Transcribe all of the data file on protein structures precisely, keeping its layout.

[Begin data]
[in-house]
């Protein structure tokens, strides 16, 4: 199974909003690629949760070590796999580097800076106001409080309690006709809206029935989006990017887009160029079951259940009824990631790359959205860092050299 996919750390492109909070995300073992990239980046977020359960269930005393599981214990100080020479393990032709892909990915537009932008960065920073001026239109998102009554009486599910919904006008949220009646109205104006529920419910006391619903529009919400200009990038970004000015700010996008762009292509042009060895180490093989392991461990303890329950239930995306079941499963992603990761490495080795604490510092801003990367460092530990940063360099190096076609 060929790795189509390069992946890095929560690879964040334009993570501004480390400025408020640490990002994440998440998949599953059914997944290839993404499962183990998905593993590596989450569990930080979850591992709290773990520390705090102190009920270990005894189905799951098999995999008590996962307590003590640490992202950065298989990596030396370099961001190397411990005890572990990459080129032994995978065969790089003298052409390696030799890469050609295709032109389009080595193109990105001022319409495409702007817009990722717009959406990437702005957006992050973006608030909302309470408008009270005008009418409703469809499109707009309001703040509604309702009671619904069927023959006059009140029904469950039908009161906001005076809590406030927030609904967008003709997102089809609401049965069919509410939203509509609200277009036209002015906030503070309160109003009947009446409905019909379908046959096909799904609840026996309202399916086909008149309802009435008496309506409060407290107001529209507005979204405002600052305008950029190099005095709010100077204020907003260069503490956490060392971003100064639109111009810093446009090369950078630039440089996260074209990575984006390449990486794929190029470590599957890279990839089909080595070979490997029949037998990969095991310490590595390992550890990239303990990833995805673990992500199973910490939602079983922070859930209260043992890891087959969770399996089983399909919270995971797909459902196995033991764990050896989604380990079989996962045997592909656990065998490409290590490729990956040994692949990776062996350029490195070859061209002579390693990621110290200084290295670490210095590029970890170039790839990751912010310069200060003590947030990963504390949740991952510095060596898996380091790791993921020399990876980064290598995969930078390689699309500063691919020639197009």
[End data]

[in-house]
């Protein structure tokens, strides 16, 4: 199974909003690629949760070590796999580097800076106001409080309690006709809206029935989006990017887009160029079951259940009824990631790359959205860092050299 996919750390492109909070995300073992990239980046977020359960269930005393599981214990100080020479393990032709892909990915537009932008960065920073001026239109998102009554009486599910919904006008949220009646109205104006529920419910006391619903529009919400200009990038970004000015700010996008762009292509042009060895180490093989392991461990303890329950239930995306079941499963992603990761490495080795604490510092801003990367460092530990940063360099190096076609 060929790795189509390069992946890095929560690879964040334009993570501004480390400025408020640490990002994440998440998949599953059914997944290839993404499962183990998905593993590596989450569990930080979850591992709290773990520390705090102190009920270990005894189905799951098999995999008590996962307590003590640490992202950065298989990596030396370099961001190397411990005890572990990459080129032994995978065969790089003298052409390696030799890469050609295709032109389009080595193109990105001022319409495409702007817009990722717009959406990437702005957006992050973006608030909302309470408008009270005008009418409703469809499109707009309001703040509604309702009671619904069927023959006059009140029904469950039908009161906001005076809590406030927030609904967008003709997102089809609401049965069919509410939203509509609200277009036209002015906030503070309160109003009947009446409905019909379908046959096909799904609840026996309202399916086909008149309802009435008496309506409060407290107001529209507005979204405002600052305008950029190099005095709010100077204020907003260069503490956490060392971003100064639109111009810093446009090369950078630039440089996260074209990575984006390449990486794929190029470590599957890279990839089909080595070979490997029949037998990969095991310490590595390992550890990239303990990833995805673990992500199973910490939602079983922070859930209260043992890891087959969770399996089983399909919270995971797909459902196995033991764990050896989604380990079989996962045997592909656990065998490409290590490729990956040994692949990776062996350029490195070859061209002579390693990621110290200084290295670490210095590029970890170039790839990751912010310069200060003590947030990963504390949740991952510095060596898996380091790791993921020399990876980064290598995969930078390689699309500063691919020639197009």